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NewsTribune photo/Amanda Whitlock Illinois Valley Community College students Yvette Lucas (right) and Pete Thomas (left) laugh during a recent Student Veterans Association meeting on campus. The group was created several years ago as a way for veterans to meet other veterans who are attending college.
NewsTribune photo/Amanda Whitlock Illinois Valley Community College’s Student Veterans Association holds regular meetings to discuss matters pertaining to students who have also served in the military.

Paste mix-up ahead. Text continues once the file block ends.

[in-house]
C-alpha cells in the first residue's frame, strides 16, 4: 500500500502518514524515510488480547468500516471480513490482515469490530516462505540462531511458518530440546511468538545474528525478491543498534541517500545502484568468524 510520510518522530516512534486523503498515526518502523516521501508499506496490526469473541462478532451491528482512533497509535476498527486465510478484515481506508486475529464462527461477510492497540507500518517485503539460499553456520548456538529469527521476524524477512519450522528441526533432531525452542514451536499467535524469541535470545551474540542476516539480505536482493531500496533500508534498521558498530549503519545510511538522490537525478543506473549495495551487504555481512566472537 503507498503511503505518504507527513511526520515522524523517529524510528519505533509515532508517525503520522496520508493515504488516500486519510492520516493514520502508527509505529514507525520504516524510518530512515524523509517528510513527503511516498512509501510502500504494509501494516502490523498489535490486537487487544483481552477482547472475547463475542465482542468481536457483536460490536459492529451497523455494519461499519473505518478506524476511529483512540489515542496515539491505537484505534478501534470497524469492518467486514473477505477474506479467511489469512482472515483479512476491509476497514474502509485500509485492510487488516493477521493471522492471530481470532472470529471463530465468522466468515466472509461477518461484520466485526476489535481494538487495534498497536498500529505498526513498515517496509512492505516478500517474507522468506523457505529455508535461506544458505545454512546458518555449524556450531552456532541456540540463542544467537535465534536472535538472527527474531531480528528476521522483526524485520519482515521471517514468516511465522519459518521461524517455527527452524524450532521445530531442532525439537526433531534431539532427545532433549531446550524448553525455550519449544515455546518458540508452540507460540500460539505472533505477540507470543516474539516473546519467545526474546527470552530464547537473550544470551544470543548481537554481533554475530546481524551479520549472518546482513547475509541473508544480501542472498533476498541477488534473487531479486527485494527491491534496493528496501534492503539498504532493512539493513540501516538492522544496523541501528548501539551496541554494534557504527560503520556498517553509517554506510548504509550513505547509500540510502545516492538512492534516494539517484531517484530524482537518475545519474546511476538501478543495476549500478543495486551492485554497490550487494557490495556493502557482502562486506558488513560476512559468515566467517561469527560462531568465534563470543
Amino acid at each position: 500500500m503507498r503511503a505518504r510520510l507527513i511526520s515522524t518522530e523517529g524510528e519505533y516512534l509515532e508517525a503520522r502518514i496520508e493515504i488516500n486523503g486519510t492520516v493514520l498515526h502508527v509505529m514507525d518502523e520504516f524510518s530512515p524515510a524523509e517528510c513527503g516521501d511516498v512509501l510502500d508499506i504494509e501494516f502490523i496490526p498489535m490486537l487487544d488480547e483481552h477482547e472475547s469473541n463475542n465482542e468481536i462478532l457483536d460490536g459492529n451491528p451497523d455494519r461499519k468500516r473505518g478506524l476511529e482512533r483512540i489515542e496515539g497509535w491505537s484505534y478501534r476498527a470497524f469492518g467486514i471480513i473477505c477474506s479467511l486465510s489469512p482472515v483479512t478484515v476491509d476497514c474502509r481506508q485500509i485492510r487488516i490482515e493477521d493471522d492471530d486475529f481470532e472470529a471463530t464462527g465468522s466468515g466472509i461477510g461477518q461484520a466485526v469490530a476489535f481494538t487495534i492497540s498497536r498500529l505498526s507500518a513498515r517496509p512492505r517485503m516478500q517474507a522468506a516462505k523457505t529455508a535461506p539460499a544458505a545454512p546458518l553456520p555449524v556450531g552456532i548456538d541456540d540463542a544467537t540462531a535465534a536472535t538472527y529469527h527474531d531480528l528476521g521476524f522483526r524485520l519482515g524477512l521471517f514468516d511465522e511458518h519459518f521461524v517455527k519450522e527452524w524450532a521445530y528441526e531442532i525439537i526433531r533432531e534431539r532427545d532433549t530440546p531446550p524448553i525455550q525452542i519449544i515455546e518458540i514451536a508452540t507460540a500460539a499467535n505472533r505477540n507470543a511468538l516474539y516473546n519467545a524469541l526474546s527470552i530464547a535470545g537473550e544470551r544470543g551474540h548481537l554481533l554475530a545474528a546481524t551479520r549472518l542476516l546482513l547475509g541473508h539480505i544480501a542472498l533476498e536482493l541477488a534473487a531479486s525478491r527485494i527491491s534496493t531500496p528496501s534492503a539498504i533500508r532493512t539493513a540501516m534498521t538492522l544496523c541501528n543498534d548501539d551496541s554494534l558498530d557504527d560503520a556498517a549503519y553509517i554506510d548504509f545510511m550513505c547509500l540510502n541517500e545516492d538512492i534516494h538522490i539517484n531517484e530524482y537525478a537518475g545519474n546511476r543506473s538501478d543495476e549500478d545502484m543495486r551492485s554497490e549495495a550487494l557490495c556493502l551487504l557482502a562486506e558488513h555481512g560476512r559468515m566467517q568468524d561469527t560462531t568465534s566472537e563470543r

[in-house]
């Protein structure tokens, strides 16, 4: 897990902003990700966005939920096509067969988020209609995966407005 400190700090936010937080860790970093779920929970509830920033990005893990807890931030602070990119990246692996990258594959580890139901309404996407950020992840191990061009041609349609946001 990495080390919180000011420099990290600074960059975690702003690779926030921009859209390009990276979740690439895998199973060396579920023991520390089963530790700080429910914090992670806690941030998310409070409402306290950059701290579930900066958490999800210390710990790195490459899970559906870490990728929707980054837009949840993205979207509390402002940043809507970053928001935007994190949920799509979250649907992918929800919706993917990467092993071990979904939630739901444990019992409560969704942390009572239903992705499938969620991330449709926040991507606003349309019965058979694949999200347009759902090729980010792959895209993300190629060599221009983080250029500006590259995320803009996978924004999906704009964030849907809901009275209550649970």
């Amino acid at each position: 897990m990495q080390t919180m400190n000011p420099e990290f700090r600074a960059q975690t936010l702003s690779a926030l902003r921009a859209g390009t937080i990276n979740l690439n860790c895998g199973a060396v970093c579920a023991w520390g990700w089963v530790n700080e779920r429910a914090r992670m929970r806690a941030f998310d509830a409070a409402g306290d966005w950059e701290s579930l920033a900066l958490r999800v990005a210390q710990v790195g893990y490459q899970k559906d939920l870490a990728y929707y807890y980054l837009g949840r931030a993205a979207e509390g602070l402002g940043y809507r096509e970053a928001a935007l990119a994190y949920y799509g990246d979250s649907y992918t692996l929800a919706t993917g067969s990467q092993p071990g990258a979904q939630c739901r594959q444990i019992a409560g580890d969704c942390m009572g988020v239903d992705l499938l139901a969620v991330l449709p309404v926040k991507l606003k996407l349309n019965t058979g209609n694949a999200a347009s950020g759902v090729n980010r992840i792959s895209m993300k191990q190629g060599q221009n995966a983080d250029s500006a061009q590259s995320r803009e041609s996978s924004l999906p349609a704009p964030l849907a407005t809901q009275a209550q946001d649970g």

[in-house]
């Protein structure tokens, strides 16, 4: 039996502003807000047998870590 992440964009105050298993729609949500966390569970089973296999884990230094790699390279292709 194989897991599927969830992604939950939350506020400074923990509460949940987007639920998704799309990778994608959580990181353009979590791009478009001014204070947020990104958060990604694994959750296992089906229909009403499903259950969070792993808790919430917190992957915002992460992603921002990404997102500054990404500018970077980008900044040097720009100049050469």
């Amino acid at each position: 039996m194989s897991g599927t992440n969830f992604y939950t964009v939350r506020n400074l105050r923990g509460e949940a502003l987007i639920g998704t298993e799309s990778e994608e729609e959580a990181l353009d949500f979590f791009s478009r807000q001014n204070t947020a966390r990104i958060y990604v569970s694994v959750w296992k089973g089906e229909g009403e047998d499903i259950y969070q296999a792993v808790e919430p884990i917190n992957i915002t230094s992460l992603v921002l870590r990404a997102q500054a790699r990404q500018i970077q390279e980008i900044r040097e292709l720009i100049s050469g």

Illinois Valley Community College counselor Missy Killian removed the crockpot cover and the smell of sloppy Joes filled the tiny conference room. Add the bags of potato chips, Tupperware containers full of cookies and another pot full of simmering soup, and one might think she was about to celebrate. Instead, Killian thought it best to have a “food day” for the college’s Student Veterans Association meeting. Food and treats are always a nice way to stimulate conversation and good feelings, even if this particular meeting had a difficult topic on the agenda. A student-veteran not affiliated with the SVA committed suicide weeks earlier. His girlfriend, obviously distraught, was seeking counseling. Consequently, the SVA wanted to talk about plans to raise awareness of Post Traumatic Stress Disorder and other potential psychological problems veterans face when transitioning to civilian life. “We started this group about five years ago,” Killian said. “I felt like anything we can do to help veterans reintegrate back into society would be a great thing. And I left it open because I wasn’t exactly sure what our vets would want.” The average age of an IVCC student is 27 years old. However, the statistic doesn’t necessarily manifest itself into the perceived reality on campus. Most students are what are sometimes classified as “traditional”: 18-20 years old, maybe a part-time job, and planning to transfer to a four-year university. Next are the “non-traditional” students: older, with full-time jobs and kids, or perhaps displaced and retraining.” Somewhere in between are the vets. Some served during wartime; some served during peace time. But all of them have lived through the unique experience of military life. “We’re like a little family,” SVA president Michelle Harnell. “I joined because I wanted to get to know people that have my background.” The IVCC SVA is a small bunch. There are three advisers, and five students. Most meetings have a short list of agenda items to discuss various topics that uniquely affect student-veterans such as financial aid, brainstorming ideas for Veterans Day campus activities and talking about new ways to let other student-veterans on campus know they exist. But once the business is over the conversation turns to their everyday lives: school, home life, and their playful annoyance with one particular history professor who still requires his students cite their sources using what they consider the “antiquated” Chicago Manual of Style. “It’s nice to have people to talk to who can relate with you,” SVA member Yvette Lucas said.
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